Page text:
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Russia, China find payments workaround as US sanctions net widens, sources say

By Thomson Reuters Jun 20, 2024 | 10:07 AM

MOSCOW (Reuters) – Russia-China trade options have narrowed since the U.S. imposed sanctions last week on the only Russian bank branch in China, but President Vladimir Putin’s Chinese visit last month has helped ensure the two countries have payment alternatives for now, three sources said.

Since Putin’s visit, specially authorised banks have been set up in border regions which allow Russian firms to open non-resident accounts (NRA) with Chinese banks, a step that has become more important since VTB’s Shanghai branch was targeted with sanctions, they told Reuters.

Trade between Russia and China ballooned to a record $240 billion in 2023. Maintaining the flow of income and goods, which is crucial to the Kremlin, depends on ensuring smooth payments.

The workaround, which involves smaller, regional banks that can for the time being fly below the U.S. sanctions radar, shows how Moscow and Beijing are having to take increasingly complex steps to ensure bilateral payments continue to be made but at the same time potentially exposing some Chinese financial firms to U.S. sanctions as they look to circumvent restrictions.

Using banks in border regions makes it easier for go-betweens working on behalf of Russian companies to flit between them. The scheme, involving small banks with limited or no business with countries which Russia considers unfriendly, also reduces the potential fallout for China.

However, the window for them to carry out payments for Russian companies may be narrowing. A senior U.S. Treasury official said this month it is working to identify smaller banks with weaker compliance departments that are still helping to process transactions that aid Russia’s military output.

Trade with Beijing has become more important to Moscow since it sent its army into Ukraine in February 2022. Russian banks were subsequently blocked from the SWIFT global payments system, while many Western countries and companies severed ties with Russia.

“After (Putin’s) visit, banks have appeared in one of China’s provinces that are opening NRA accounts for Russian companies on Chinese territory,” said one banking source, who declined to disclose names due to sanctions risks.

Only a handful of banks, located near the border in the northeast, still work with Russia, a second banking source said.

“We are not even talking about … large and medium-sized banks today,” the person said. “None of them work with Russia. This is the problem that we must really recognise.”

The People’s Bank of China and China’s banking regulator, the National Financial Regulatory Administration, did not respond to requests for comment.

After more Chinese firms were sanctioned by the U.S., many may have decided to stop any business with Russia and imports from China could drop, said Yevgeny Kogan, investment banker and professor at Russia’s Higher School of Economics.

Sanctions on Russian bank subsidiaries in China also create issues, he added.

‘FRIGHTENING’

VTB was already under sanctions, but the U.S. Treasury modified restrictions on previously targeted Russian banks to include foreign entities, including VTB’s Shanghai branch, a step sources said would complicate payment flows.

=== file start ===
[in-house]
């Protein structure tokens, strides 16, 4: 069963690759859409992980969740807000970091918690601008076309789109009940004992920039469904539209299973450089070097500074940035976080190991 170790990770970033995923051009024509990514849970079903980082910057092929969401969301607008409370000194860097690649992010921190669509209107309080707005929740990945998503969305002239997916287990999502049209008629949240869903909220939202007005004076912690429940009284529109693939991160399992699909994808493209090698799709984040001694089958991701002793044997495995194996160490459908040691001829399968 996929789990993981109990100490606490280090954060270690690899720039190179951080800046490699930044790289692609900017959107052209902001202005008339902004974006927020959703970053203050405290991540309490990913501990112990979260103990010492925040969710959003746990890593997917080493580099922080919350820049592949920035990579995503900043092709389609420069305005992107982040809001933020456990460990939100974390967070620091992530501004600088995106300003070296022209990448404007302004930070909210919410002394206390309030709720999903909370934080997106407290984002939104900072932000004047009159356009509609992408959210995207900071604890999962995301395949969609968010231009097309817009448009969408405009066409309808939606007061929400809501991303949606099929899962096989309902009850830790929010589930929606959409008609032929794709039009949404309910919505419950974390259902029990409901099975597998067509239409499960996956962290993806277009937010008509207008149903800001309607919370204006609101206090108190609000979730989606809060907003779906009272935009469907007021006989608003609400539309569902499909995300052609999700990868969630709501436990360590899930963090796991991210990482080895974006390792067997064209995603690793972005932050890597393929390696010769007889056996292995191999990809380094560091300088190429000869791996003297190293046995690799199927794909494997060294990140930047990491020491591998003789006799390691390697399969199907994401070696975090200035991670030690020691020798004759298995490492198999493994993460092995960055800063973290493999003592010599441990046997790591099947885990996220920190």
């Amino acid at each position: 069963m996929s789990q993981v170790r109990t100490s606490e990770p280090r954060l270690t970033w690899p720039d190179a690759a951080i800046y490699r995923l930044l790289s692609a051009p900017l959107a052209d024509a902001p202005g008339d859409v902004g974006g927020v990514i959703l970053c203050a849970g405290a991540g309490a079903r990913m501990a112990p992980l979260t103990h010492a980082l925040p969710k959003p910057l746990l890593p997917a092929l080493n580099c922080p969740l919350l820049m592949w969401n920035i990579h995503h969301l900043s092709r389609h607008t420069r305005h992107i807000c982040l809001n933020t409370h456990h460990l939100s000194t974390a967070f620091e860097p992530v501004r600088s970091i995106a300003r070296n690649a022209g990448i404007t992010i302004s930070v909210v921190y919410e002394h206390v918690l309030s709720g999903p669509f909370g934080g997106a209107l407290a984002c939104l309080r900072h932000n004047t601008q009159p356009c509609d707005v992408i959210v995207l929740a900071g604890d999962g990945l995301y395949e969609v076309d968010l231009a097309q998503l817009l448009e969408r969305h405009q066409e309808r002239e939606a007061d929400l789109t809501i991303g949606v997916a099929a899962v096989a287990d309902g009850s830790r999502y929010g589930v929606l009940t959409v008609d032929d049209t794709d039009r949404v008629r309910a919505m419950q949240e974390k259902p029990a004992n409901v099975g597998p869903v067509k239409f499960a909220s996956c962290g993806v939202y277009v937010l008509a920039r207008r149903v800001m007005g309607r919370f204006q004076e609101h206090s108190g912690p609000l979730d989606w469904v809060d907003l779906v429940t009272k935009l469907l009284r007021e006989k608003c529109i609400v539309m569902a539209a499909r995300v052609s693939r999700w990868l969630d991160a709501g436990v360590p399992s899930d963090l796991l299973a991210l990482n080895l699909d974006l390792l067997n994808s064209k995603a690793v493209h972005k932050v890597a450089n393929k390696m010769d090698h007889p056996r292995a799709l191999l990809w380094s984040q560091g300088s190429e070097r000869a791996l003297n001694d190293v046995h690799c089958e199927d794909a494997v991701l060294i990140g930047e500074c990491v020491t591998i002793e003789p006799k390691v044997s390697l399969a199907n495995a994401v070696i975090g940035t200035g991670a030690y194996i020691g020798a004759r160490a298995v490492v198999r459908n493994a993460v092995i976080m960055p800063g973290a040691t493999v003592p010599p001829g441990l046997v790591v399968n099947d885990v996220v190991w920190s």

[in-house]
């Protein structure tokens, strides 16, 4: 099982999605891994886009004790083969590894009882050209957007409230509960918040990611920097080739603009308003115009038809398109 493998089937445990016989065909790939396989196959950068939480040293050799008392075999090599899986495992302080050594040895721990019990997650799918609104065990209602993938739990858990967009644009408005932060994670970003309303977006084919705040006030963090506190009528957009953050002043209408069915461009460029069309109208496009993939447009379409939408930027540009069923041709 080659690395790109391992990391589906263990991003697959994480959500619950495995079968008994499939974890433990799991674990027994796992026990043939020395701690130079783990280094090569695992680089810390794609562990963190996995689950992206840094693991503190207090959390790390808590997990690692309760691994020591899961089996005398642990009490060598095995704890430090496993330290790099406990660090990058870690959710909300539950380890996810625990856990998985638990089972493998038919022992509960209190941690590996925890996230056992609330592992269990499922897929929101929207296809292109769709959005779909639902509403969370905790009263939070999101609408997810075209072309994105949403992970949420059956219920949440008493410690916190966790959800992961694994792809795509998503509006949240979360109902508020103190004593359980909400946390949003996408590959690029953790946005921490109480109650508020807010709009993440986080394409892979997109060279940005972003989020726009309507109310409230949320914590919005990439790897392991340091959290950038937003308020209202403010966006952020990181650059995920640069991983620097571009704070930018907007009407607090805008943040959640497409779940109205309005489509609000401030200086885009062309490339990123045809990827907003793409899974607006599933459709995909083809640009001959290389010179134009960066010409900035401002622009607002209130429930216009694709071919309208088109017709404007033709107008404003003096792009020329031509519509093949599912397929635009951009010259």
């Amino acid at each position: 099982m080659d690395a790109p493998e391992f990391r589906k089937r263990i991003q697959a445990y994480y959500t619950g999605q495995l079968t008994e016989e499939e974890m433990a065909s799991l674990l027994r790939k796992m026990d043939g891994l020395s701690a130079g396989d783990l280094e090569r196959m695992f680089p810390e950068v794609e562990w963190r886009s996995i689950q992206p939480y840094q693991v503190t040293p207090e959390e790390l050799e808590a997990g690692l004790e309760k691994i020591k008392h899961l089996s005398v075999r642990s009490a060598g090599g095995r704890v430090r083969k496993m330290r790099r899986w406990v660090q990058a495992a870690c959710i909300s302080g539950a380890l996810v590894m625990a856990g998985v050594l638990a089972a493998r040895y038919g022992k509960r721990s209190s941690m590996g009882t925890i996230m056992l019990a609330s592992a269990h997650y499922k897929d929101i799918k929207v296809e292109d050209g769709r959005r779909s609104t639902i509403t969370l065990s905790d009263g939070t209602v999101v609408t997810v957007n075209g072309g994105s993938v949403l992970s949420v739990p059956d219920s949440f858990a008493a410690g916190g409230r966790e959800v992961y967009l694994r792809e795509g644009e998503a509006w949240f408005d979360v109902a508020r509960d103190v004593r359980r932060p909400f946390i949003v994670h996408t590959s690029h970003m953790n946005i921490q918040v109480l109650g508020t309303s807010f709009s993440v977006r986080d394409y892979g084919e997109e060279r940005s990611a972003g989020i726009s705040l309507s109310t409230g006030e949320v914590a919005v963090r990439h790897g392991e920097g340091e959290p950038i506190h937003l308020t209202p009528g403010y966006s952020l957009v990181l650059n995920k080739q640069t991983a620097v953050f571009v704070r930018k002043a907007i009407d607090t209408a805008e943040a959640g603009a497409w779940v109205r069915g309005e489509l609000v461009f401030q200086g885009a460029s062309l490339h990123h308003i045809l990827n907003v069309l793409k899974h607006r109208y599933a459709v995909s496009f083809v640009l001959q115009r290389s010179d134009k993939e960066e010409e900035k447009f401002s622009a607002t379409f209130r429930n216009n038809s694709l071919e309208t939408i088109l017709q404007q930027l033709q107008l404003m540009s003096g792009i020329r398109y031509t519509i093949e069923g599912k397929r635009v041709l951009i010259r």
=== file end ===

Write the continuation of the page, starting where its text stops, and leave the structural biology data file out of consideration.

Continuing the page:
“The branch of a Russian bank that we all love to use in China was included in the sanctions package,” said a source in the payments market said, who expects even Chinese banks to stop all dealings with the branch as a result.

Prior to the latest sanctions, CEO Andrei Kostin said VTB was tripling staff in Shanghai to try and cut queues of clients trying to open accounts. Reuters has previously reported delays as long as six months.

“We do not comment on the activities of our foreign entities,” VTB said.

When a Russian company buys or sells goods or services with a Chinese trading partner it needs to be able to receive or pay the cash through payments systems operated by banks.

Russia’s largest private lender, Alfa Bank, has for months been working on opening two Chinese branches, in Shanghai and Beijing, but without success. That did not stop it touting its China credentials with a vast red inflated dragon adorning its stand at a St Petersburg economic forum this month.

“American sanctions are the most frightening, including for our Chinese partners,” the payments markets source said. “As the Chinese say, they fear them like the tiger.”

The threat of secondary sanctions, which could cut institutions off from dollar access, has spooked Chinese banks who do not want to lose access to global markets, the person said, even if there is lucrative trade to be done with Russia.

LIMITED RUSSIAN SWAY

For Russia, payment issues hurt export revenues, disrupt supply chains and raise import prices, the central bank has said, while its oil firms face months-long payment delays.

Compared to U.S. and EU markets, it has limited pull.

“No-one in China is ready to fall under secondary sanctions and lose the global market just because of Russia,” the payments markets source said. “Neither manufacturing companies, nor financial structures, including banks.”

The second banking source said non-sanctioned Russian banks were still acceptable to Chinese partners, but U.S. restrictions are a killer blow, with even specially authorised Chinese banks halting settlements.

Russian companies can now either open an NRA account with a Chinese bank or create a Chinese subsidiary and open accounts domestically, the person said.

(Reporting by Reuters in Moscow; Writing by Alexander Marrow; Editing by Alexander Smith)